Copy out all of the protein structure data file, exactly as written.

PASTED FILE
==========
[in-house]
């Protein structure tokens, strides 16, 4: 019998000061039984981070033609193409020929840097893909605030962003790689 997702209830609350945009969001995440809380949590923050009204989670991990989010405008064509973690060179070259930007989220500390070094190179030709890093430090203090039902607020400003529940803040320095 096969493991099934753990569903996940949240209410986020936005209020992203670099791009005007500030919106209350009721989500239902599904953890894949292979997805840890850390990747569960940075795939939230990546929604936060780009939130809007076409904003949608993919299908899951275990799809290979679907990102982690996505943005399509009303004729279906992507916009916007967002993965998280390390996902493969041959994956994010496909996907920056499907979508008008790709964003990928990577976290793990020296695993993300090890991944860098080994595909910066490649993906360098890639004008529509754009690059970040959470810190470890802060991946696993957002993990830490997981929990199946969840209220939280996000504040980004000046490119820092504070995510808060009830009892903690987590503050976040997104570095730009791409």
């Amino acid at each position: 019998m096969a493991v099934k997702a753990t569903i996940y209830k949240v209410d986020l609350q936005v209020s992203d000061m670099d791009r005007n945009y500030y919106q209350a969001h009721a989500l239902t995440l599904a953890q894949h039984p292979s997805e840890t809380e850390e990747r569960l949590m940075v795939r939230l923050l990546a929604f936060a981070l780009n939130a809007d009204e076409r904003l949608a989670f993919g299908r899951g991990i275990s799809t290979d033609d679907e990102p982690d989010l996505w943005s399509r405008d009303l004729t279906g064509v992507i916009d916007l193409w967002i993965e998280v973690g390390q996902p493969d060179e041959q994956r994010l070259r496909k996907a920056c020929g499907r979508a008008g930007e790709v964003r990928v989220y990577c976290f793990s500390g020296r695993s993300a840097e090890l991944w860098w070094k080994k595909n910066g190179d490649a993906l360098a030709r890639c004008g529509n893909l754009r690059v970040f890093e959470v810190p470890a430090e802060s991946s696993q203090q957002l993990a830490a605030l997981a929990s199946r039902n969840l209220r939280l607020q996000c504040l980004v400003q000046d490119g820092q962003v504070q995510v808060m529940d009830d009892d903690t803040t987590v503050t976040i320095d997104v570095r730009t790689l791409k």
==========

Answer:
[in-house]
């Protein structure tokens, strides 16, 4: 019998000061039984981070033609193409020929840097893909605030962003790689 997702209830609350945009969001995440809380949590923050009204989670991990989010405008064509973690060179070259930007989220500390070094190179030709890093430090203090039902607020400003529940803040320095 096969493991099934753990569903996940949240209410986020936005209020992203670099791009005007500030919106209350009721989500239902599904953890894949292979997805840890850390990747569960940075795939939230990546929604936060780009939130809007076409904003949608993919299908899951275990799809290979679907990102982690996505943005399509009303004729279906992507916009916007967002993965998280390390996902493969041959994956994010496909996907920056499907979508008008790709964003990928990577976290793990020296695993993300090890991944860098080994595909910066490649993906360098890639004008529509754009690059970040959470810190470890802060991946696993957002993990830490997981929990199946969840209220939280996000504040980004000046490119820092504070995510808060009830009892903690987590503050976040997104570095730009791409």
């Amino acid at each position: 019998m096969a493991v099934k997702a753990t569903i996940y209830k949240v209410d986020l609350q936005v209020s992203d000061m670099d791009r005007n945009y500030y919106q209350a969001h009721a989500l239902t995440l599904a953890q894949h039984p292979s997805e840890t809380e850390e990747r569960l949590m940075v795939r939230l923050l990546a929604f936060a981070l780009n939130a809007d009204e076409r904003l949608a989670f993919g299908r899951g991990i275990s799809t290979d033609d679907e990102p982690d989010l996505w943005s399509r405008d009303l004729t279906g064509v992507i916009d916007l193409w967002i993965e998280v973690g390390q996902p493969d060179e041959q994956r994010l070259r496909k996907a920056c020929g499907r979508a008008g930007e790709v964003r990928v989220y990577c976290f793990s500390g020296r695993s993300a840097e090890l991944w860098w070094k080994k595909n910066g190179d490649a993906l360098a030709r890639c004008g529509n893909l754009r690059v970040f890093e959470v810190p470890a430090e802060s991946s696993q203090q957002l993990a830490a605030l997981a929990s199946r039902n969840l209220r939280l607020q996000c504040l980004v400003q000046d490119g820092q962003v504070q995510v808060m529940d009830d009892d903690t803040t987590v503050t976040i320095d997104v570095r730009t790689l791409k």